Trend Mirrors General Practice: Psychiatry Residents May Miss TCAs, MAOIs

Article excerpt

BOSTON -- Psychiatry residents appear to be overlooking older antidepressive treatments, Dr. Rachel Dew reported in a poster at the American Psychiatric Association's Institute on Psychiatric Services.

A chart review of 112 depressed psychiatric clinic outpatients who were treated by residents showed that selective serotonin reuptake inhibitors were the most commonly prescribed antidepressants. Tricyclic antidepressants (TCAs) were used infrequently, while monamine oxidase inhibitors (MAOIs) and electroconvulsive therapy were not prescribed at all during the 12-month study period. Data suggest that this pattern parallels that of general psychiatry practice (Prog. Neuropsychopharmacol. Biol. Psychiatry 26[1]:177-87, 2002).

This pattern is in place even though TCAs and MAOIs are still included in many treatment protocols. For example, the Texas Medication Algorithm Project consensus for treatment of major depressive disorder without psychotic features places TCAs in "Stage 2" and MAOIs in "Stage 3" as alternatives after initial treatment failure, noted Dr. Dew, a child and adolescent psychiatry fellow at Wake Forest University, Winston-Salem, N.C.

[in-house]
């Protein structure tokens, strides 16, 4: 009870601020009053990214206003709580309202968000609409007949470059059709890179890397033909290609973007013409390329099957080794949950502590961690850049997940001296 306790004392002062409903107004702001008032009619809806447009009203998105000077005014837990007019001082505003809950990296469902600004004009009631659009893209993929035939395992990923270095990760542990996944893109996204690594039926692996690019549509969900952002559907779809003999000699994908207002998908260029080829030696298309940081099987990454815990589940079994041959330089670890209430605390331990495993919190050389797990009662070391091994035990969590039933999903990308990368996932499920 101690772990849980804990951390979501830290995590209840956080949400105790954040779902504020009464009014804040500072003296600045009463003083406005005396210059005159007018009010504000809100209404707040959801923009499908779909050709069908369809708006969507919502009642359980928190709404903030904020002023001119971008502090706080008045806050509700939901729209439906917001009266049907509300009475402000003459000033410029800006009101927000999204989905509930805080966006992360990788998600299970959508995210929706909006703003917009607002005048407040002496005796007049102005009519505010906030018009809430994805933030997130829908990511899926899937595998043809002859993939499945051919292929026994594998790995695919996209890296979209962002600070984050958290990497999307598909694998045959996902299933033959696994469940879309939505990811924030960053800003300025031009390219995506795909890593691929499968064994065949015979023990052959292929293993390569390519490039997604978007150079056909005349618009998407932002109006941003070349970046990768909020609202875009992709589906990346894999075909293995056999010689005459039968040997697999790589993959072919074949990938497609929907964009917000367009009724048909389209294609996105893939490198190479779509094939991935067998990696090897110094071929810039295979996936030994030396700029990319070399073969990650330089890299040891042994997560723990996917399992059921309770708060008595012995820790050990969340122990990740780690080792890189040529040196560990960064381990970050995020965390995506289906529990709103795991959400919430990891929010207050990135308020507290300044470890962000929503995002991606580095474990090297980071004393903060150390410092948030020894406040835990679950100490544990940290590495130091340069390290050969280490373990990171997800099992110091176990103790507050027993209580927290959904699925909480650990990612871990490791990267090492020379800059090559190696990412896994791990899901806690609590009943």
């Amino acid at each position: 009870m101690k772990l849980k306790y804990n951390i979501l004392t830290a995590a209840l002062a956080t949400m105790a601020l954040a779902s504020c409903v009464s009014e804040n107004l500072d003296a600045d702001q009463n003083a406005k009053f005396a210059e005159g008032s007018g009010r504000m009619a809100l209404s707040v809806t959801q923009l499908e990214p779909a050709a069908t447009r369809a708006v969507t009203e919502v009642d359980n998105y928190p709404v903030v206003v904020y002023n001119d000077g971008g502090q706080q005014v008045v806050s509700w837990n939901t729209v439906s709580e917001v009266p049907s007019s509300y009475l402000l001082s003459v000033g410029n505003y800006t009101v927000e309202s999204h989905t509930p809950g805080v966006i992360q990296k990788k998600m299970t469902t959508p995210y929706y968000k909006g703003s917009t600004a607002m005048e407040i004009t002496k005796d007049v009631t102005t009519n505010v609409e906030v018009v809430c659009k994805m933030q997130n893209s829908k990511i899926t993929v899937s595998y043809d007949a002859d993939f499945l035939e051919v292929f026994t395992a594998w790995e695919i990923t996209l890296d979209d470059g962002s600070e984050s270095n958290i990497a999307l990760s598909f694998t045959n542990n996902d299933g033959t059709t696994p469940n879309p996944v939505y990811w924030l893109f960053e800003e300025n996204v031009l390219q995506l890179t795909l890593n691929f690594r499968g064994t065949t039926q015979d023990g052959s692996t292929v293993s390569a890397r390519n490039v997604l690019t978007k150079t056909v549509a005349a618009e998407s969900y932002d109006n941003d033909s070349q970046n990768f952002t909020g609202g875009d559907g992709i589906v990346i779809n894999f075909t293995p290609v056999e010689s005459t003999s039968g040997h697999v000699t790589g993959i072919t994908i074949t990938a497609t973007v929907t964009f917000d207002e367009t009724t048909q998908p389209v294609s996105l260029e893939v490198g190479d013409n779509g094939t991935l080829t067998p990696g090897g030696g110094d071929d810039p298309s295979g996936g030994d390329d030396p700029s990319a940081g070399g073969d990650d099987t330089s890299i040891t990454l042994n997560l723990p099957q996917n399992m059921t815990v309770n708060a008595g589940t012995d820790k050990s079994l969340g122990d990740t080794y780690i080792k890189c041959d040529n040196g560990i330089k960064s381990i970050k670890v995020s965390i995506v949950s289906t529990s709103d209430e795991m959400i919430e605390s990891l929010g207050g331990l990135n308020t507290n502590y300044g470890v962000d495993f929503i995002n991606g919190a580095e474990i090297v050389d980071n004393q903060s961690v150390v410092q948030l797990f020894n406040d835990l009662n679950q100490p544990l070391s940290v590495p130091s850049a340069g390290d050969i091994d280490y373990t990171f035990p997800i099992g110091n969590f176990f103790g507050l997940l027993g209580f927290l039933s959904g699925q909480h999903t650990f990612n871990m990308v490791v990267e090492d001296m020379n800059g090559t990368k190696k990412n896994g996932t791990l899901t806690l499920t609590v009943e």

Use of older antidepressants is still included in the curriculum, but if today's psychiatry residents aren't gaining expertise through use, they won't be able to train future residents in turn, she pointed out.

"There needs to be a discussion in the field as to whether older antidepressant strategies should be removed from the curriculum, or if training programs should ensure that their residents have practical experiences with them," she said in an interview with CLINICAL PSYCHIATRY NEWS.

The 112 studied patients had a mean age of 42.7 years. Two-thirds were women, and more than three-fourths were white. …


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